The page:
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Thread: Testing for Proteins

  1. #1 Testing for Proteins 
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    I have this identical thread on the subject but I was not sure whether to ask a biologist or a chemist about this since technically this is a question about Biochemistry

    So:
    I want to ask about the structural integrity of protein molecules that are present in mammalian bodily fluids. My question is not about the detection or determining what type of mammal has left a "protein fingerprint", but rather about the proteins that are left.

    For how long can those proteins' structure stay without being compromised after being exposed to the outside world/environment? For how long can you test for these proteins before they are no more, if they actually lose their structure?


    Last edited by kabdoun; February 7th, 2013 at 09:38 AM. Reason: Sounded weird at first :D
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  3. #2  
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    There are various factors, as one might guess. Proteins maintain their structure while in their "biological conditions" (for example, ~pH 7 and ~37C and aqueous). Change those conditions, and your proteins will "denature" (become misshapen, sometimes permanently).

    You can readily see proteins in birds' eggs denature when heated to a high temperature, but such high temps aren't usually necessary. This denaturing is not reversible.

    You can also see proteins in milk denature when you put both milk and lemon juice in your tea (as famed theoretical physicist Richard Feynman almost ended up doing in his autobiog "Surely you're joking Mr Feynman", the book title being what the hostess nervously said regarding his request.) PS you don't need to use tea or acidy lemon juice, just dump some vinegar into the milk.

    As for losing aqueous environment, I'm sure dehydrating a protein solution (such as milk) can cause denaturing of the proteins (although a known example doesn't readily come to mind). If the milk albumin denatures, then it probably "re-natures" itself when rehydrated, because I've used rehydrated NFDM (Non-Fat Dry Milk) in experiments where the albumin needed to behave as it originally did.


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    But the structural integrity of the protein itself is lost by itself if exposed to room temperature? Without the application of further heating or cooling inputs? So in essence the protein denatures naturally if just left there?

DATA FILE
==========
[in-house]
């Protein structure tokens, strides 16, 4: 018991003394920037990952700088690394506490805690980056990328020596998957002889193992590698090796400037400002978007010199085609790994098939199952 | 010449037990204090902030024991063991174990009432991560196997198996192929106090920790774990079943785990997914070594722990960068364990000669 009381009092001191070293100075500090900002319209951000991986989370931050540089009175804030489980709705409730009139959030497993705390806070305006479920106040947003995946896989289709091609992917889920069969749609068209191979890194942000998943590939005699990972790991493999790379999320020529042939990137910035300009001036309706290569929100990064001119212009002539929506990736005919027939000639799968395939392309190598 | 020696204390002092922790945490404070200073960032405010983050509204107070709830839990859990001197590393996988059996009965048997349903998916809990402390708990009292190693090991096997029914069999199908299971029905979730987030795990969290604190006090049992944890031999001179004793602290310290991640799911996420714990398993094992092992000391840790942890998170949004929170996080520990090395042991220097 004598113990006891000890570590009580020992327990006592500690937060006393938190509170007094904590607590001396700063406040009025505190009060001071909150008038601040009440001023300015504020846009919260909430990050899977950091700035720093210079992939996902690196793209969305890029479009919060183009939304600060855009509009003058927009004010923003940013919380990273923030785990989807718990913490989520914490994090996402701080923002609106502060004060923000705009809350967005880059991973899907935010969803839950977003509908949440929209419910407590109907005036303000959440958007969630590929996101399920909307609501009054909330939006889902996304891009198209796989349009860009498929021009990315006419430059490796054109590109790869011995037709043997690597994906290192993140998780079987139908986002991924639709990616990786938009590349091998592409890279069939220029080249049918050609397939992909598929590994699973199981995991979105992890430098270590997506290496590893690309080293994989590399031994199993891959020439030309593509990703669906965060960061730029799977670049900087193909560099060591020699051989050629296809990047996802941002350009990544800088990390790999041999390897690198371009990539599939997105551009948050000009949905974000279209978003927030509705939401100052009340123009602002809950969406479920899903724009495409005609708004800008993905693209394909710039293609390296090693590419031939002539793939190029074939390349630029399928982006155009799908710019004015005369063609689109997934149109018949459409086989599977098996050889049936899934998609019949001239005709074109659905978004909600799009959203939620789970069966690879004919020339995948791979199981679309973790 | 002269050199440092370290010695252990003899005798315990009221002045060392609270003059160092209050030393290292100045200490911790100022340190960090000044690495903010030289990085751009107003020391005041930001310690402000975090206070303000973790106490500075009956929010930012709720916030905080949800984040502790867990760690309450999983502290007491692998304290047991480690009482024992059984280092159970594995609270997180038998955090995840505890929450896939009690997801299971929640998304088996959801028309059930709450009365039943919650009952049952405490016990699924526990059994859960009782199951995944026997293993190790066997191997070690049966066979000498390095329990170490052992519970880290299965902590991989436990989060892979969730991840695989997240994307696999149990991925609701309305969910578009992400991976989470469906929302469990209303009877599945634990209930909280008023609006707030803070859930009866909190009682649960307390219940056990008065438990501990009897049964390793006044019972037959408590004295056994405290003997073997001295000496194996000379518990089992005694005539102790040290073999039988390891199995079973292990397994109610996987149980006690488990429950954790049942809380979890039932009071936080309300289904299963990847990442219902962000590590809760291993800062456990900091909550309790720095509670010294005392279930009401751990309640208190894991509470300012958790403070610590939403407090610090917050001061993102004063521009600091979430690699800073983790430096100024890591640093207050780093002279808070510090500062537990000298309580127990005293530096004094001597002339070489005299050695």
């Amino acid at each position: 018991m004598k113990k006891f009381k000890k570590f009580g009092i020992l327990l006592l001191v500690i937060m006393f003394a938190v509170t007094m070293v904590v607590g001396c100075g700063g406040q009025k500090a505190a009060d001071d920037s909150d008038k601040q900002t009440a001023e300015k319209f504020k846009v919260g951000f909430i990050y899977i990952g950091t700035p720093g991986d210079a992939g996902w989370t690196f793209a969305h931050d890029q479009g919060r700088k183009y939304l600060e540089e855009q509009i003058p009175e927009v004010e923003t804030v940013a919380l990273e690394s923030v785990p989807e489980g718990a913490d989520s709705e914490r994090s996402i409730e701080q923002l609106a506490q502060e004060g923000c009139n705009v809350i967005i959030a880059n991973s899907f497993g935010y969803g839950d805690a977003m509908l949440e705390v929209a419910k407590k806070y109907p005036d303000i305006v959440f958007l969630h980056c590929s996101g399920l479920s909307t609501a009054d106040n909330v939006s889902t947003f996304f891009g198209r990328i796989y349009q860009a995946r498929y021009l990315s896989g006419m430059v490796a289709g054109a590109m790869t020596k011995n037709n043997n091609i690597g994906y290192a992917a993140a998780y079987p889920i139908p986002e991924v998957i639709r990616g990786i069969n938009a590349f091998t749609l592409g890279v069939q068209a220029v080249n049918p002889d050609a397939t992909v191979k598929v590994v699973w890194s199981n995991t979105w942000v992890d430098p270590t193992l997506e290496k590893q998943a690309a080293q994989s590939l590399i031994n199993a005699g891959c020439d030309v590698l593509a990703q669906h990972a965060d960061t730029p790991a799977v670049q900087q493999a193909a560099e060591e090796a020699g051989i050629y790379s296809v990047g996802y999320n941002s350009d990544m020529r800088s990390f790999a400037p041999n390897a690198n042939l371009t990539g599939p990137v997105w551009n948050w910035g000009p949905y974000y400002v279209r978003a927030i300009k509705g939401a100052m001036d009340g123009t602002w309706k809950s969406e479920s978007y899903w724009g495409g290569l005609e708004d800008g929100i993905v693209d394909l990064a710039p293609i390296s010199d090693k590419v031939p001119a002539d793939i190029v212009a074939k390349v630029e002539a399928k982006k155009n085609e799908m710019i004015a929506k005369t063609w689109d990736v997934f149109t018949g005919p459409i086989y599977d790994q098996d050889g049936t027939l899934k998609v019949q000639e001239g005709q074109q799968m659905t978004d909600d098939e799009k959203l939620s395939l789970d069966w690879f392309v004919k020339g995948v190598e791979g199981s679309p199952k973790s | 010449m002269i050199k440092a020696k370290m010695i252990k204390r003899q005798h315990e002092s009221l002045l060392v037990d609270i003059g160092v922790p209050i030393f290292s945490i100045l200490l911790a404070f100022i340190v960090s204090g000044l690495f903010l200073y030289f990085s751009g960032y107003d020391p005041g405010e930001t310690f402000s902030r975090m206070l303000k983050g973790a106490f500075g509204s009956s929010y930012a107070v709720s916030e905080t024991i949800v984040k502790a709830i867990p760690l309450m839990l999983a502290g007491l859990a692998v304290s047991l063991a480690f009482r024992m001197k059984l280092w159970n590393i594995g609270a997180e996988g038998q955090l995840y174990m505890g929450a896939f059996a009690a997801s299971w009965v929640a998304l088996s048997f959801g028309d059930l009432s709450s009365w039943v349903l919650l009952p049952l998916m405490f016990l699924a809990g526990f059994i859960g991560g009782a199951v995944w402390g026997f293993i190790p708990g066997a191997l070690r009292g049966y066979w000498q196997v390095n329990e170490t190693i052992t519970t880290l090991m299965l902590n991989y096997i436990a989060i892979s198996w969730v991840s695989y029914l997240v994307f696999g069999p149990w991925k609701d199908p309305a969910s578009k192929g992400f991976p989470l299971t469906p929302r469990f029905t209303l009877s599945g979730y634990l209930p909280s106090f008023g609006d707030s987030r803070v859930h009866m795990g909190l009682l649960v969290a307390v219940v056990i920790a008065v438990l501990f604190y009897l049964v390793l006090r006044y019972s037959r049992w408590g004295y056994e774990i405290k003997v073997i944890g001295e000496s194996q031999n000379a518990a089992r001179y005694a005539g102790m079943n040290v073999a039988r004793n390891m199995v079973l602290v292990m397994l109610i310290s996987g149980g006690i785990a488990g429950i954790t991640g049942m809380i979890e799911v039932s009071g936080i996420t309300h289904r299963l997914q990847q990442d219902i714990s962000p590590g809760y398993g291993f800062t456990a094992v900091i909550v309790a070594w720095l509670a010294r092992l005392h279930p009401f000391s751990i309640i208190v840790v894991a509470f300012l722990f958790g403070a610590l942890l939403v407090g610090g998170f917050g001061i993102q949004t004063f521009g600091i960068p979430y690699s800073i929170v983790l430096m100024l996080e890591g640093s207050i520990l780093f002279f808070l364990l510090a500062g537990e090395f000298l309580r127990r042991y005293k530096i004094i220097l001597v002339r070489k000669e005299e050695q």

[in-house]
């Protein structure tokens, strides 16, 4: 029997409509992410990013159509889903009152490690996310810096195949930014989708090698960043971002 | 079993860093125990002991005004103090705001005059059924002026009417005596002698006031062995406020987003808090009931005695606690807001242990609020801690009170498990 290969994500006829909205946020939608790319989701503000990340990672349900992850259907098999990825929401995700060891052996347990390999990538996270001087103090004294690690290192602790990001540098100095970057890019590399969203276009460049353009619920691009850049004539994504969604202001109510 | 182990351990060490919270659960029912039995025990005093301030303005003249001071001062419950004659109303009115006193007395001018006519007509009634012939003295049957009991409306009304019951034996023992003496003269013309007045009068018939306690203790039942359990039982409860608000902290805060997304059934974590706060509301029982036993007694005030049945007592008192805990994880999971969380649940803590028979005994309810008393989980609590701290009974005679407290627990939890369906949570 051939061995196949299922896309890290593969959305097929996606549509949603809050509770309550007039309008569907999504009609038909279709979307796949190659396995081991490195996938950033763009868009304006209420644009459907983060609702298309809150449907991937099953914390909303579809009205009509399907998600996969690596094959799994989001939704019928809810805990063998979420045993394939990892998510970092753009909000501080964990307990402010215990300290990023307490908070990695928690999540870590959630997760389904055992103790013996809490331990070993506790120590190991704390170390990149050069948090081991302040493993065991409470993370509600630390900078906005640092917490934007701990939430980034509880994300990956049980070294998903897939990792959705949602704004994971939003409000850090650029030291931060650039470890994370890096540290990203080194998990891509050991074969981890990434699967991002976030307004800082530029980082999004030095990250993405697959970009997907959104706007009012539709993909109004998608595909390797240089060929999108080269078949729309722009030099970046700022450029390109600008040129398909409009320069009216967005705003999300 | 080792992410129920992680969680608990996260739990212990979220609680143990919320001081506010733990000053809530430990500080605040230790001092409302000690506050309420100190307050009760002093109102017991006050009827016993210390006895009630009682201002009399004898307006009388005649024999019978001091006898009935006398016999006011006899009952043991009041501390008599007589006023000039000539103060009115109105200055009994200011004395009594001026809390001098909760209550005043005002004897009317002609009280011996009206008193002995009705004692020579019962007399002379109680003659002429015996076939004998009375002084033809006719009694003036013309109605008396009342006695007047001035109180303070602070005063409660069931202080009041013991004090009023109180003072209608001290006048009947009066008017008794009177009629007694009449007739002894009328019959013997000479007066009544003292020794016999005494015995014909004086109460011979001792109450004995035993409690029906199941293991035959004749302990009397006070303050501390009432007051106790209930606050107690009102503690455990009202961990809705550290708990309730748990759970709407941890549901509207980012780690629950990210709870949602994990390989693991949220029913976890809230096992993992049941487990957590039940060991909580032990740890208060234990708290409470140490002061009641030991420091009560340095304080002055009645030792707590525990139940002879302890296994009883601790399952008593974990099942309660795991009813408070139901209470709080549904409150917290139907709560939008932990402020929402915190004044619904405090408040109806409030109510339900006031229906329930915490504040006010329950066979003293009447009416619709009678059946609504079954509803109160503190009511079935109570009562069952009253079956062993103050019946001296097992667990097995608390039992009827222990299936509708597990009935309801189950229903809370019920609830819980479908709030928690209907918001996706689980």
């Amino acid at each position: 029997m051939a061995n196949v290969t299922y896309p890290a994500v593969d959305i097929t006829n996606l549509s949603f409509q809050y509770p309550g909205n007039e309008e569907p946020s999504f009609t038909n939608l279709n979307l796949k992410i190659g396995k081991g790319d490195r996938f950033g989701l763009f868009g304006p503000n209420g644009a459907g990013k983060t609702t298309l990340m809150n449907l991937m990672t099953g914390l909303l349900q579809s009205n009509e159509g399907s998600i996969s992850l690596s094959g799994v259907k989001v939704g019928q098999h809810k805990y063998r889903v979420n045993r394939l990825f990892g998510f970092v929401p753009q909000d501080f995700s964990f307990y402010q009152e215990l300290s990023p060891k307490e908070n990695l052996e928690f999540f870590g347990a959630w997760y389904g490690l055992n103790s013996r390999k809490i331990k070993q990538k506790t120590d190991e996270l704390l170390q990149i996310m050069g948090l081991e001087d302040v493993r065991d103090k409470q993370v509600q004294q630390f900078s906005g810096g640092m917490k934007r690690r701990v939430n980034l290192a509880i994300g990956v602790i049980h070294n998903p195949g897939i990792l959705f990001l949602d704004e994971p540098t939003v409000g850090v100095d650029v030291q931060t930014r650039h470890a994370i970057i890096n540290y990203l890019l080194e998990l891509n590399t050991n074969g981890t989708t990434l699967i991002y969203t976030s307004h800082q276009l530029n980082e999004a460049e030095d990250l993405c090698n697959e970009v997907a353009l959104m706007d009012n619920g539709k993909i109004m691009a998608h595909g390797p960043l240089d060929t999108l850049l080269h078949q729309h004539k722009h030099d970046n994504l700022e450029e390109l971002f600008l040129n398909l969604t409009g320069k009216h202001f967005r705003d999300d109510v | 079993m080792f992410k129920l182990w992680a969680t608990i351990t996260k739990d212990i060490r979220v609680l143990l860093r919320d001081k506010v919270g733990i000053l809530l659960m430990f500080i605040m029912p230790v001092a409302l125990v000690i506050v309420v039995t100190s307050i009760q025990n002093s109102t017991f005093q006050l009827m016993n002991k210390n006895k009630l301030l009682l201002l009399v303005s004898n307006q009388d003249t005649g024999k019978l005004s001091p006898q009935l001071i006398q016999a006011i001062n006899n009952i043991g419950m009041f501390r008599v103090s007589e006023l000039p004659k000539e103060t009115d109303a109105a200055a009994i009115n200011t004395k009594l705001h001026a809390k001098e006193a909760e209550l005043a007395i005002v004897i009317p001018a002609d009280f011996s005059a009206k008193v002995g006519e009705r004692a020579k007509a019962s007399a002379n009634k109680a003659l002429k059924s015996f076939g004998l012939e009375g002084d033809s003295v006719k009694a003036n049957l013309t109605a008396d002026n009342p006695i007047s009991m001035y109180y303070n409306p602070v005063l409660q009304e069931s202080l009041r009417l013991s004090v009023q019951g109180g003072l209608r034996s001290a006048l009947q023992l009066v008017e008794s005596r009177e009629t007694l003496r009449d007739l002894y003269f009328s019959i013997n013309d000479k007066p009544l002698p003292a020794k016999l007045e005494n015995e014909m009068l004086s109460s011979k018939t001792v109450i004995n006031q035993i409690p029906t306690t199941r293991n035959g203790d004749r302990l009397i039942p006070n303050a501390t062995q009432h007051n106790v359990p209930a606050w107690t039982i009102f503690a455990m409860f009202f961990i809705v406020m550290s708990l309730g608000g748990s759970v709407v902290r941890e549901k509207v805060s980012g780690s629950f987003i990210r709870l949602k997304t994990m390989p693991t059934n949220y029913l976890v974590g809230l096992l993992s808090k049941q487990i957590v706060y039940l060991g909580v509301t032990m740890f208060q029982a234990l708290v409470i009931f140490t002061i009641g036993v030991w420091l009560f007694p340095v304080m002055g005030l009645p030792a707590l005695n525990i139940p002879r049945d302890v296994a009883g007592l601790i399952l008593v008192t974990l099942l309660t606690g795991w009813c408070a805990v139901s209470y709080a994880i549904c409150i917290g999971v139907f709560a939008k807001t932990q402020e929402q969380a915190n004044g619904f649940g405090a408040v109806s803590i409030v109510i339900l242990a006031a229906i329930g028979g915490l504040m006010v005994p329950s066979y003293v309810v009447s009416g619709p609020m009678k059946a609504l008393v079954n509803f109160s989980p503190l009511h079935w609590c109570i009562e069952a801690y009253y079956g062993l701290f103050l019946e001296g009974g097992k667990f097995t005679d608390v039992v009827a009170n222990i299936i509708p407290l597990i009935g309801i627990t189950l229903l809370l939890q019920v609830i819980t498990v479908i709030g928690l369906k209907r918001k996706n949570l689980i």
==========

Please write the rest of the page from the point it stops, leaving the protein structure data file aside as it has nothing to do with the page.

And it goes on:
If so what does it turn into? Dust?
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    Protein stability varies wildly. Regulatory enzymes are often very unstable, while structural proteins can be very stable (collagen fragments have been discovered in fossilised dinosaur bones, for example). In the lab proteins may be stored reliably (under the right conditions) for just minutes, hours or days to years. Once out of their native environment proteins may lose their tertiary and secondary structures, chemical agents may bind to them, they may aggregate with other proteins, undergo UV photolysis, undergo various oxidation reactions or be digested by bacterial proteases.


    Here's a paper studying amylase activity in semen and saliva stains: http://projects.nfstc.org/workshops/...a%20Stains.pdf


    Amylase is quite a stable enzyme. From the results, the author sees little or no enzymatic activity after a couple of days (semen stain) to over a hundred days (saliva stain).


    I don't know enough about the topic be too much more specific than this. I think the take home message would be that it all depends on the protein of interest and the environment from which the sample is taken.
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    Ok that make sense... here is being more specific regarding the table you gave me... are there that much different types of proteins present in semen/pre-seminal stains?
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    What does denature mean? When proteins lose their structure they denature... Where do the components of the protein go? Do they stay where they are left and can we test for them?
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    A protein is said to denature when it loses its tertiary and secondary structure (overall shape and local shape). Think of a ball of string that has become unwound.

    You can certainly test a sample for the presence of proteins when the proteins are denatured. Identifying the proteins would probably be a lot more difficult.
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  9. #8  
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    and for how long can they be tested for? I mean is there a maximum amount of days?
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  10. #9  
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    One way to understand this is to think about virus, A virus is essentily a naked piece of protein. The common cold viruses can lay around on environmental surfaces for days and remain infectious, the HIV virus, the one responsible for AIDS, is denatured and rendered no longer infectious, by about one minute of exposure to air.
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  11. #10  
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    But it is still there?
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  12. #11  
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    Yes. For hours, days, weeks, months. years, centuries, millenia or eons depending on the particular environmental circumstances.
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